‘Our No.1 goal is to fix the Sheraton brand’

Chitra Narayanan New Delhi | Updated on January 09, 2018

CRAIG SMITH, President and MD (Asia Pacific), Marriott International

Marriott International’s Craig Smith speaks on the integration with Starwood Hotels

“Most companies tend to lose step when they are merging as they are so busy integrating they stop watching their customers and bottomline,” says Craig Smith, President and MD (Asia Pacific), Marriott International, the largest hotel operator in the world, post its merger with Starwood Hotels and Resorts last year. Yet, Marriott managed to grow during this period, as everyone went about their jobs even as they worked at knitting the two organisations together. “We really taxed our teams,” he admits. In an exclusive interview with BusinessLine, Smith discussed how the integration is panning out, and the priorities. Smith oversees operations and development in 15 countries across Asia Pacific, with more than 180 hotels and 49,000 employees. Excerpts:

What were the toughest bits in the integration with Starwood? Were there any mistakes?

Planning and costs were a big challenge. But the hardest piece was to match personality and culture. I walked into this integration reminded of the experience of my marriage. My wife and I were previously married. I brought two kids from a previous marriage, she brought two and then we had two of our own. There were questions like ‘Do I see them as all my children or do I treat them as your kids and my kids and our kids’. We had this same thing in our organisation. If I picked on somebody, I would be told oh, you are picking on them, because they are coming from Starwood. No I would say, I am picking on them because they are not doing their job.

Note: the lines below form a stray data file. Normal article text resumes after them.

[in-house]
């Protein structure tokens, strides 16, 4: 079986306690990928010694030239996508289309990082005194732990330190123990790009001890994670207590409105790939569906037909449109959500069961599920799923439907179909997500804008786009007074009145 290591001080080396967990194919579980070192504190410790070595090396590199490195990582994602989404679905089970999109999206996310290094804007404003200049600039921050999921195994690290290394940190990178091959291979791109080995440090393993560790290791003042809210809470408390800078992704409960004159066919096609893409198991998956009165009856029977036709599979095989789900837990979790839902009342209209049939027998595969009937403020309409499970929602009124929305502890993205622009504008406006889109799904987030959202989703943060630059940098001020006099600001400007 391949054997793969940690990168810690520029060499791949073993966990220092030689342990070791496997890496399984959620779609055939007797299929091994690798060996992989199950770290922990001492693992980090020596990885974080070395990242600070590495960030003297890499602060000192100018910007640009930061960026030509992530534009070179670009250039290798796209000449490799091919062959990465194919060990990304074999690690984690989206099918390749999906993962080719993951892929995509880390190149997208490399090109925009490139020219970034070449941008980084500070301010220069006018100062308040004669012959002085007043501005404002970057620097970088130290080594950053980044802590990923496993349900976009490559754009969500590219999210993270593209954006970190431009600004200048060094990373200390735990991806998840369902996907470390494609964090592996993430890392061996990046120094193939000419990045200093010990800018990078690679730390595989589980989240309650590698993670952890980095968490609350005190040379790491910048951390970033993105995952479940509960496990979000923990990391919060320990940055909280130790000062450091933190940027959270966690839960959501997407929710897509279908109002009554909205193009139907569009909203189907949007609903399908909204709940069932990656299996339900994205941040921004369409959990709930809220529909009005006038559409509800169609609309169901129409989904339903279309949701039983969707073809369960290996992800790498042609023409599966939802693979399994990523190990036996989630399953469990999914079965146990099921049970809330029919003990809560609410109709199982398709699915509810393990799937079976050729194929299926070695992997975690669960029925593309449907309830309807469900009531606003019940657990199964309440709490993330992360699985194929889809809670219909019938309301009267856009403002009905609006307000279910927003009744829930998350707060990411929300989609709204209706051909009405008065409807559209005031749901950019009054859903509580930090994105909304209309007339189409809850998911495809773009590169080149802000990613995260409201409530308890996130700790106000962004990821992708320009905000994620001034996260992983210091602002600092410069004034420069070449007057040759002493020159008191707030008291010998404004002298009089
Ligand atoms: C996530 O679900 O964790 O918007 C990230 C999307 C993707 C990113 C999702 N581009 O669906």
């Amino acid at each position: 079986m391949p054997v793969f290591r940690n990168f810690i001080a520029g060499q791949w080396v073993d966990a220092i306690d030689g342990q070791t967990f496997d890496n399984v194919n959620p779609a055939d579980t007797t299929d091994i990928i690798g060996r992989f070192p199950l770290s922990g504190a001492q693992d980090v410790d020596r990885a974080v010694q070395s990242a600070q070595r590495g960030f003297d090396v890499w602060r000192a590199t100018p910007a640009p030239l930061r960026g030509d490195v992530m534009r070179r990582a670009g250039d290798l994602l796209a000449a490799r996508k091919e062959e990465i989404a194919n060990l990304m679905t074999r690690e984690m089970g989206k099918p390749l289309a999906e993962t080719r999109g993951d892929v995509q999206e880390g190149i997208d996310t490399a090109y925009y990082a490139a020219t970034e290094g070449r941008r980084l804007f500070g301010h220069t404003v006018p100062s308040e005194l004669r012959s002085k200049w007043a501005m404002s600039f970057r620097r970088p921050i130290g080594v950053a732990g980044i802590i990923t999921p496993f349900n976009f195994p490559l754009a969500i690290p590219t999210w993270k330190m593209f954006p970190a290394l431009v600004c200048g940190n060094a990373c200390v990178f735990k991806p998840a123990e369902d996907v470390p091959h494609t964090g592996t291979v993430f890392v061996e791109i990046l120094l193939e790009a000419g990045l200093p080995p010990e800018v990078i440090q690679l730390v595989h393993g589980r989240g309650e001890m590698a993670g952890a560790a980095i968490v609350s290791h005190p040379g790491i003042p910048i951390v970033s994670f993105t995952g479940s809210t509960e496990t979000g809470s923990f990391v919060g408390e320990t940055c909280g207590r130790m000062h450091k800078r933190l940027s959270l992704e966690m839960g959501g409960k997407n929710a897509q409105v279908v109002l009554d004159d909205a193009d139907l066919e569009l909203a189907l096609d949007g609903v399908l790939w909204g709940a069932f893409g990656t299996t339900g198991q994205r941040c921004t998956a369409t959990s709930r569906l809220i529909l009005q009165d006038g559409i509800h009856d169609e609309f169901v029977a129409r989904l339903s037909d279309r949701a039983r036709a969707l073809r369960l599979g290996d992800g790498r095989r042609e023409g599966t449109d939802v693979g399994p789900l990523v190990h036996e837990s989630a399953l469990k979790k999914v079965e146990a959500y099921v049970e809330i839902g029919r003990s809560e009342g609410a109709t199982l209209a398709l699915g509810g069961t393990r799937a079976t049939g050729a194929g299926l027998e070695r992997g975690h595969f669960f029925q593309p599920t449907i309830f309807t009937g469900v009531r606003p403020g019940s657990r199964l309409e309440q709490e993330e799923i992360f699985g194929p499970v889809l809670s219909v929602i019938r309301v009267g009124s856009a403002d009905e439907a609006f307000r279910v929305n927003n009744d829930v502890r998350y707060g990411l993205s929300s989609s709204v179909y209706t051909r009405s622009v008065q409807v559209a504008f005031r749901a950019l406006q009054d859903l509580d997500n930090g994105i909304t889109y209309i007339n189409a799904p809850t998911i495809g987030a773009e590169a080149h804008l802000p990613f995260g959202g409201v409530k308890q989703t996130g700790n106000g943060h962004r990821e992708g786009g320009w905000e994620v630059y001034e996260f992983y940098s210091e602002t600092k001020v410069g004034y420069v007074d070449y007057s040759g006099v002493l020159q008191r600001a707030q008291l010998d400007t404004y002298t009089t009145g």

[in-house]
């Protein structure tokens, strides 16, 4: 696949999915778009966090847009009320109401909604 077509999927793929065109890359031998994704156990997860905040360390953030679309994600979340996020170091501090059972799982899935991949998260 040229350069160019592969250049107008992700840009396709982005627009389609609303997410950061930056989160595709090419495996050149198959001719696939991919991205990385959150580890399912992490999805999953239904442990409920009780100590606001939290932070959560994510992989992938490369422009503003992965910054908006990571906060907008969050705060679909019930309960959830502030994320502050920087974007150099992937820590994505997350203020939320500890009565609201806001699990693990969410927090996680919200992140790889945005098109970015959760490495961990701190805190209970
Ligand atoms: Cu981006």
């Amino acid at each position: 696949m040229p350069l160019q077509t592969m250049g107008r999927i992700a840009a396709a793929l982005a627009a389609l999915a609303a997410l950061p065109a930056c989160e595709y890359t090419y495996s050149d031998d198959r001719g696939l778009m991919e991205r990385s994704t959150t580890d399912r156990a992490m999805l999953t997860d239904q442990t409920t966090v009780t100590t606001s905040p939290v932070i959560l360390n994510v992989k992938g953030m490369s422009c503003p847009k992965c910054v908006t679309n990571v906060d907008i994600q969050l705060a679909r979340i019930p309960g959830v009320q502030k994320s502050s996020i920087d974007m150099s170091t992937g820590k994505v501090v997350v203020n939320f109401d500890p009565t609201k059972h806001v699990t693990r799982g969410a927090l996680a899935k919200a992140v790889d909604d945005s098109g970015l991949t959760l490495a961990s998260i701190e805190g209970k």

The mistake we made in the beginning was that we took too long to make decisions as we were trying so hard to be fair and nice. We could have also communicated some of the benefits faster to the owners. At times we worry that we don’t want to Marriottise the Starwood brands.

With 30 brands in your portfolio now , will there be some rationalisation? Especially in the Collections (Starwood’s Luxury & Tribute collections and Marriott’s Autograph).

As of now we are not putting any brands together. We are working on swim lanes. Swim lanes means we are trying to figure out what is each one’s lane and then letting each stay in their particular lane. Even before the merger, these questions were asked about some of our own Marriott brands. The hardest parts are undoubtedly the Collections because there are no set standards to these.

Our number one goal is to fix Sheraton. We think Sheraton has aged. It needs to become more relevant. There are a few Sheratons that may be affecting the brand image. The idea being that you are only as good as your worst hotel.